It has been a spectacular run for stocks. Leading up to 2018, the S&P 500 has posted a positive total return gain in 19 of the last 20 quarters, gaining +108% for the 5-years, equal to an annual increase of +15.8%. The stock index backed off slightly in the first quarter 2018, losing 0.8%, the 9th time since 1990 that the stock market was negative during the first 3 months of the year. The S&P 500 went on to record a positive return for the entire year in 5 of the previous 8 years that started with a loss (1992, 1994, 2003, 2005 and 2009) and suffered full-year losses in the other 3 years (1990, 2001 and 2008). The short-term movement of stocks this year may be driven by first quarter earnings results and the direction of trade tensions with China (source: BTN Research).
First-time claims for unemployment benefits were just 215,000 last week, the lowest number reported in the United States since 1/27/73 or more than 45 years ago. At its peak, initial unemployment claims reached 655,000 in late February 2009. 155.2 million Americans have full-time jobs today, 47% of our 327.4 million citizens (source: DOL).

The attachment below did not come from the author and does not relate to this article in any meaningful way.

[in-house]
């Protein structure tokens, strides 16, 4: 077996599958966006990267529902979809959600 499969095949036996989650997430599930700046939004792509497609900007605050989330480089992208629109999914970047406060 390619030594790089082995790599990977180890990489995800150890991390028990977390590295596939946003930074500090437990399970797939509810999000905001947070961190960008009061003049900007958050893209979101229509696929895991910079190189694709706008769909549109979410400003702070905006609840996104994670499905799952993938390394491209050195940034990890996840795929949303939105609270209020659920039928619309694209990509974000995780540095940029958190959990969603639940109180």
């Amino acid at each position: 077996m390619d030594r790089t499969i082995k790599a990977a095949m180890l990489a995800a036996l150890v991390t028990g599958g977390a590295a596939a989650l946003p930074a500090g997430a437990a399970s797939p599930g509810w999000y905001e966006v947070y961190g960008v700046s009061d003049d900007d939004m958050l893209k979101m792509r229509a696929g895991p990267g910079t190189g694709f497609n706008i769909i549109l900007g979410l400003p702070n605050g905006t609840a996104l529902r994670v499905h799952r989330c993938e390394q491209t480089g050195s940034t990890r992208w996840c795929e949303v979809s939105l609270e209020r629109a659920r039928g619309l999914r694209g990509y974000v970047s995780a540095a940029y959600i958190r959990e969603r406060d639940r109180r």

The yield spread is the difference between the yields on the 10-year Treasury note and the 2-year Treasury note. That spread fell to just 0.47 percentage points last Thursday 3/29/18, i.e., 2.74% less 2.27%. The yield spread hasn’t been that low since 10/15/07. The current spread indicates that the yield advantage of 10-year paper vs. 2-year paper is less than ½ of 1%, a key factor when bond buyers are evaluating the added risk of investing in longer-term Treasury debt (source: BTN Research).
Notable Numbers for the Week:
DOWN THEN UP - The last time that the S&P 500 was down on a total return basis for the 1st quarter yet finished up for the full calendar year was in 2009 when the index lost 11.0% during the first 3 months of the year but was up +26.5% for the entire year (source: BTN Research).
MORE WITH LESS - After adjusting for inflation, manufacturing output in the United States is up +62% over the last 30 years, i.e., 12/31/87 to 12/31/17. However, the number of manufacturing jobs in the United States have declined 29% over the same 30 years, falling from 17.8 million to 12.6 million (source: DOL).
EXPENSIVE - Healthcare spending makes up 18% of the $20 trillion US economy, equal to $11,000 per year for each of our nation’s 327 million citizens (source: Centers for Medicare & Medicaid Services).
NEW HOMES - The average profit earned by builders of new single-family homes constructed in the USA in 2017 was 10.7% of the home’s total sales price. The average single-family home built last year had a total cost of $428,000, resulting in an average profit of $46,000 (source: National Assoc. of Home Builders).
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